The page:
Until August of 2011, the online video service included the User ID that it assigned people in the URLs of their profile pages, according to papers that Hulu filed in a pending lawsuit. The result is that anyone who had Hulu users' assigned User IDs -- including companies like comScore and Nielsen -- could find users’ names.
Hulu, which is currently defending itself on charges that it violated a federal video privacy law, says that there's no proof that anyone reverse-engineered users' identities that way. But that doesn't mean it didn't happen. In fact, anyone who did so wouldn't have had much incentive to inform Hulu about the glitch -- especially if they were drawing on that data for their own purposes.
Hulu's decision to incorporate User IDs in URLs is the same kind of shoddy privacy practice that AT&T used when it included the serial numbers of iPads in URLs that contained the owners' email addresses. The hacker who blew the whistle on this practice, Andrew “weev” Auernheimer, is now sitting in jail for doing so.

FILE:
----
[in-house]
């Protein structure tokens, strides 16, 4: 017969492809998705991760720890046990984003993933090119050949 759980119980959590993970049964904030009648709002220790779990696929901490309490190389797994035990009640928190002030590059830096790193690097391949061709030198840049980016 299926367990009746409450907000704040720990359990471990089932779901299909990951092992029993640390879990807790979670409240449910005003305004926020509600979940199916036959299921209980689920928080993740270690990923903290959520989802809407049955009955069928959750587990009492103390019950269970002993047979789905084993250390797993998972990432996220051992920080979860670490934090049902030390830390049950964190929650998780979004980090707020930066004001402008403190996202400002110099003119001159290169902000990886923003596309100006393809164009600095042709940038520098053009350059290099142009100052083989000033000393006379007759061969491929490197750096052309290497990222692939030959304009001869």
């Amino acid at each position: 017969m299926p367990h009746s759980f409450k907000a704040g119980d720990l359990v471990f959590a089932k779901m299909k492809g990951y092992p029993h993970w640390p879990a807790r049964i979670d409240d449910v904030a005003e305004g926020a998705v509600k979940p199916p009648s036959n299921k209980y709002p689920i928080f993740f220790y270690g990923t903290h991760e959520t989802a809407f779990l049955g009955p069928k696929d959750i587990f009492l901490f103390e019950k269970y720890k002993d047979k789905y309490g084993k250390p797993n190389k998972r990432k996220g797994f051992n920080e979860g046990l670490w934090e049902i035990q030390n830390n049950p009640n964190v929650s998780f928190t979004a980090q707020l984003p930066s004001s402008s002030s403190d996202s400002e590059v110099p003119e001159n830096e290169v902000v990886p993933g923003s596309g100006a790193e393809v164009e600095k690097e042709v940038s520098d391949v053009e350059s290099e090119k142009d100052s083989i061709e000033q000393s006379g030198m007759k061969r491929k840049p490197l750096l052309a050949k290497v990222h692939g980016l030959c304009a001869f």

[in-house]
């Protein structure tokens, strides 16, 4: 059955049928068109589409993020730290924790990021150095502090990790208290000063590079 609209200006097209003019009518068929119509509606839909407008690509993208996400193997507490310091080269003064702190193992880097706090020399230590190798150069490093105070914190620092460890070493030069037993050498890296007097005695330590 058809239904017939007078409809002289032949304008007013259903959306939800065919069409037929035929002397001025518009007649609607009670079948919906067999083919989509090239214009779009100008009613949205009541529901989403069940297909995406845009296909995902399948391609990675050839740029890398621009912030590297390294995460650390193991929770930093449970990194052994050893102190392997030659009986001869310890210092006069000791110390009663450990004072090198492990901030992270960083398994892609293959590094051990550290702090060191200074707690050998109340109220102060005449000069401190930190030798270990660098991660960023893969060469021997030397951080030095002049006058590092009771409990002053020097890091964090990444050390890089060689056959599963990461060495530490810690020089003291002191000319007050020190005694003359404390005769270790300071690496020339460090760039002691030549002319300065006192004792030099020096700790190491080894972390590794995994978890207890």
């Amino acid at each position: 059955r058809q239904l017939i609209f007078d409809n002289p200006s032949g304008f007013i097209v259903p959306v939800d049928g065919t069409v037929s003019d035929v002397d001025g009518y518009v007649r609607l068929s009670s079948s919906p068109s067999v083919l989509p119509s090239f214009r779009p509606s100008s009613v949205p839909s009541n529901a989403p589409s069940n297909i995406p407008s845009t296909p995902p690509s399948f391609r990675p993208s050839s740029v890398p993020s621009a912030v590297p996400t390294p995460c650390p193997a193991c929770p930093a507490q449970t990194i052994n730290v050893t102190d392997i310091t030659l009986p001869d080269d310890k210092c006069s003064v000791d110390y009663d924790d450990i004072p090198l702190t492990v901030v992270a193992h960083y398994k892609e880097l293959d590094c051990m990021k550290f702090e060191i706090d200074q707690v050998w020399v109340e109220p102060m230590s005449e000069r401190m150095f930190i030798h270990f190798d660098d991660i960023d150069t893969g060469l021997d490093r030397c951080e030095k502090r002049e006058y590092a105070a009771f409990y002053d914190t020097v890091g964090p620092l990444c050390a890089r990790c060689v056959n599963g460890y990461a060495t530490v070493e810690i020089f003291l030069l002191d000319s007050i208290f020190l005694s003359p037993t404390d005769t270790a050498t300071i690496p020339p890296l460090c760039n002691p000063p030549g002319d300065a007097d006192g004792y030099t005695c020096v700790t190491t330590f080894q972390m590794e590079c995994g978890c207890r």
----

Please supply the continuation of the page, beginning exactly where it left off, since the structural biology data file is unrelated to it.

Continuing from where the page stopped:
Hulu says the privacy case against it should be dismissed, arguing that the federal Video Privacy Protection statute only prohibits disclosure of personally identifiable information, and not random strings of numbers.
It's not yet clear how judges will view that argument. But it is clear that assigning people a unique User ID, and then making that ID available to others, doesn't go very far toward protecting people's privacy.